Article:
The search for his replacement has already begun, and while the next attorney general will need to continue to monitor the trial, whoever gets the job will not be as interested in the outcome. Mandelblit, on the other hand, (even outside the Justice Ministry) knows that his legacy hinges on Netanyahu’s trial ending in a conviction.

It was his decision to impeach the former prime minister, and whatever happens in the case will determine his legacy. But your replacement will be less dedicated; He won’t care as much if Netanyahu is acquitted as Mandelblit.

Netanyahu knows this, and as a result, he might be inclined to work out a deal with Mandelblit now before he resigns in three months. Will? The option cannot be ruled out.

And this is where it could get really interesting. If Netanyahu suddenly resigns, the Likud will have to hold primaries in a couple of months to elect a new president.

Party insiders are expecting a long list of candidates, some have already announced that they will run, while others are still waiting behind the scenes. The main candidates are Nir Barkat, Israel Katz, Gilad Erdan, Miri Regev and Yuli Edelstein. Others, including Danny Danon, Tzachi Hanegbi and Avi Dichter, are expected to run, but their chances are considered slim.

The three hardest working right now are Barkat, Katz, and Edelstein. Barkat is using the vast sums of money he has and the loopholes in the electoral laws (as long as the primaries have not been called, there are no limits on the amount of private money a potential candidate can spend) and has hired a team of seniors. advisers and pollsters. .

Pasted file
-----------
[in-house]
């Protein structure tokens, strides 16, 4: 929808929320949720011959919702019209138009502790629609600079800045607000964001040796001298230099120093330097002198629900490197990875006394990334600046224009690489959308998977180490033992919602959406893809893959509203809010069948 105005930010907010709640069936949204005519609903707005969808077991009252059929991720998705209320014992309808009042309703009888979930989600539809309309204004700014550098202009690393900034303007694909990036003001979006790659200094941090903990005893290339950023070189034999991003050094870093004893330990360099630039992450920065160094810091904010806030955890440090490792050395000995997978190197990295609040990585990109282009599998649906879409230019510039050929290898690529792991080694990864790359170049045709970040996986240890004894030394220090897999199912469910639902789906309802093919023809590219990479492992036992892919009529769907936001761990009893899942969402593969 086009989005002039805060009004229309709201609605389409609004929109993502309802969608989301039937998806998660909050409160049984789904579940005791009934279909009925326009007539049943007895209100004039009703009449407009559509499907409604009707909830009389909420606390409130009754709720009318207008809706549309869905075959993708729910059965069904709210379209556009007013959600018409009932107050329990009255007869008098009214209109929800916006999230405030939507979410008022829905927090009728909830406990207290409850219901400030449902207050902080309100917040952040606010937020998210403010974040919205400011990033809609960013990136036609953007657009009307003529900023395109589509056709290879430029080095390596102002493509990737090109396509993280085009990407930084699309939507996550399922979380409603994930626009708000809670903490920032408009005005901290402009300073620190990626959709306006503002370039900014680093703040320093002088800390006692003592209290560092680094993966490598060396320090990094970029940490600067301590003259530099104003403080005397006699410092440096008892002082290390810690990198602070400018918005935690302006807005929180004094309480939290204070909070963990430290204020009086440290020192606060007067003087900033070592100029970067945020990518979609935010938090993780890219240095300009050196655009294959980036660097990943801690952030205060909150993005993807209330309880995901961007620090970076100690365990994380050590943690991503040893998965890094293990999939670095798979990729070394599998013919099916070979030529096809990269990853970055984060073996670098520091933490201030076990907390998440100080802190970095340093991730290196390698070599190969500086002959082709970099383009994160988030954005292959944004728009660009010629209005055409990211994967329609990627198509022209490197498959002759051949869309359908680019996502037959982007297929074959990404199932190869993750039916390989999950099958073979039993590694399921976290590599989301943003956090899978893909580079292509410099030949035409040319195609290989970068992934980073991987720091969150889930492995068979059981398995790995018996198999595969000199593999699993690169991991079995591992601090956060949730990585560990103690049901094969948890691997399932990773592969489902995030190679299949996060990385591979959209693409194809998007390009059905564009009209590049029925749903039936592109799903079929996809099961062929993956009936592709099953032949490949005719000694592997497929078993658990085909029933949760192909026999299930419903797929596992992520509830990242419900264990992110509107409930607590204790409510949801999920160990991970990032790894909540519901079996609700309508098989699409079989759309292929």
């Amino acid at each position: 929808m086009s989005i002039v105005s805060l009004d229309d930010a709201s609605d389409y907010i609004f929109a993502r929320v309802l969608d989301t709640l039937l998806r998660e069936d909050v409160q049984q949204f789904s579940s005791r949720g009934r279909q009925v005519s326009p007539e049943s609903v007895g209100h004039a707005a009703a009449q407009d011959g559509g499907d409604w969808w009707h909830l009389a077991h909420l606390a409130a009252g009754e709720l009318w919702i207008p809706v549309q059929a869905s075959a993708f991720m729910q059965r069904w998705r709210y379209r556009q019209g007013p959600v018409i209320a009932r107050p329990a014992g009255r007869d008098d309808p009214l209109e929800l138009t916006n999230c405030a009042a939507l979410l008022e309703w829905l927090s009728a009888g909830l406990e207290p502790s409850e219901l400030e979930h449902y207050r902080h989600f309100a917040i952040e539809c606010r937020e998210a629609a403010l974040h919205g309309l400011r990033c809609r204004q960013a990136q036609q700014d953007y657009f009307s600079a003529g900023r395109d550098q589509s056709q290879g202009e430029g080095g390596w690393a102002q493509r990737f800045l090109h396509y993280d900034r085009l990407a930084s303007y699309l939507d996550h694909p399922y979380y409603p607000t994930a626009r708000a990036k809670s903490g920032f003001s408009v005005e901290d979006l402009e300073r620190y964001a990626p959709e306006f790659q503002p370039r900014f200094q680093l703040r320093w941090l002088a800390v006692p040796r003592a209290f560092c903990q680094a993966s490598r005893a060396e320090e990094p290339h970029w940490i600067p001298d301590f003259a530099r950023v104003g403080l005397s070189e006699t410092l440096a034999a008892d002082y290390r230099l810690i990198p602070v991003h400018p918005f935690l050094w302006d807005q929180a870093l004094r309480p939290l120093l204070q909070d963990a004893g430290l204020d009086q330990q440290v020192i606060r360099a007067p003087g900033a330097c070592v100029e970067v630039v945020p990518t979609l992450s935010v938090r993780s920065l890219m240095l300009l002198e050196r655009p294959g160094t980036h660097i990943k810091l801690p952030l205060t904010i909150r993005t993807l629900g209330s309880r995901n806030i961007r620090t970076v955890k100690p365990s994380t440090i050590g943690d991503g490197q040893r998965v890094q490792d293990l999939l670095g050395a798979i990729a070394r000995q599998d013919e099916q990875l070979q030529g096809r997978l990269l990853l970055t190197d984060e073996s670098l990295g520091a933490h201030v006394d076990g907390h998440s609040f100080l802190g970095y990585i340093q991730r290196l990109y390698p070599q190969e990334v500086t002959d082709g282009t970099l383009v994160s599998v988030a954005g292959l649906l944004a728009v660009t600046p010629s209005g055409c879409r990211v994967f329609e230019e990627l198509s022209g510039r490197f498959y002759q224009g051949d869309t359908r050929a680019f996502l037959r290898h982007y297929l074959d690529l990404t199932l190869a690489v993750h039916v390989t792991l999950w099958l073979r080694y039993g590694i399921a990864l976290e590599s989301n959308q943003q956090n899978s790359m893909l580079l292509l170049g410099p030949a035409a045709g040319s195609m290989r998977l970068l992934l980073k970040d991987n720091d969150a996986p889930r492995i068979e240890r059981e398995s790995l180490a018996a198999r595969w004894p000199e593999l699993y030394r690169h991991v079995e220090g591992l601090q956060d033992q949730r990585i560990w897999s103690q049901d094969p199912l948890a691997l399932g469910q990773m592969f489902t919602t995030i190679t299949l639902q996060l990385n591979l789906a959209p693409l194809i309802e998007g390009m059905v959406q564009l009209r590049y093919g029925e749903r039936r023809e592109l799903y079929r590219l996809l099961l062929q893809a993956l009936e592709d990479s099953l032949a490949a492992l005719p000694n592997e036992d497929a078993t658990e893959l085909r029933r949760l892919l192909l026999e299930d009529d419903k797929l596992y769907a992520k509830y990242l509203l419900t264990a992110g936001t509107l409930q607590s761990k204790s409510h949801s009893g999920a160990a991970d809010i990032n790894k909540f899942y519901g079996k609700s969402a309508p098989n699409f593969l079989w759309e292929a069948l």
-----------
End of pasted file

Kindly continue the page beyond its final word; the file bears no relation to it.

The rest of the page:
Edelstein is also spending a lot of money, giving him an edge over other candidates. He has intensified activity within the party since he made his dramatic announcement a few weeks ago that he will run against Netanyahu and will not wait for him to resign as the rest of the candidates have said.

Erdan, who is leaving his post in Washington this month as Israel’s ambassador, will remain at the United Nations but is expected to return to Israel immediately if a primary race is called within the party. The past year has polished his diplomatic credentials, but has also distanced him from party members, with no weddings, bar mitzvahs or central committee barbecues, and he will have an uphill battle to take first place. However, Erdan is expected to run to secure a high position and reestablish his position within the group.

Katz is well connected within the party institutions, as well as when it comes to the “shetach”, the field of regular party members where he is popular and well received. This will give you a step forward in a future battle.

Many hope there won’t be a winner after a round of voting; Due to the crowded field of candidates, it is unlikely that someone will receive the necessary 40% of the vote. If so, there will be a second round between the two who win.

When a new president is elected, that will likely spell the end of the current government. There will not even be a need for elections. Under Israeli law, a constructive no-confidence motion, if passed, overthrows the current government and immediately installs a new one.

The breakdown will look like this: The religious Zionist bloc Likud-Shas-UTJ currently has 53 MPs. New Hope President Gideon Sa’ar has already said that the moment there is a new Likud leader, everything will be open again; and Yamina’s Ayelet Shaked has long been praying for a right-wing government. There will also be little need to convince Defense Minister Benny Gantz to leave the current coalition – he will not want to crown his nemesis, Yair Lapid of Yesh Atid, as prime minister, so he too will likely join a new coalition. led by Likud. .

Last but not least is Bennett, who would have to go back to being the leader of a group of six with all that goes with it, or not.

Will any of this happen? Nobody knows. But here’s what’s clear: Netanyahu’s trial continues, with each passing day reducing the chances that he will ever return. He knows this, as do his fellow party members and members of the Bennett-Lapid coalition. Passing the budget will help keep his government together, but they are still far from being revealed.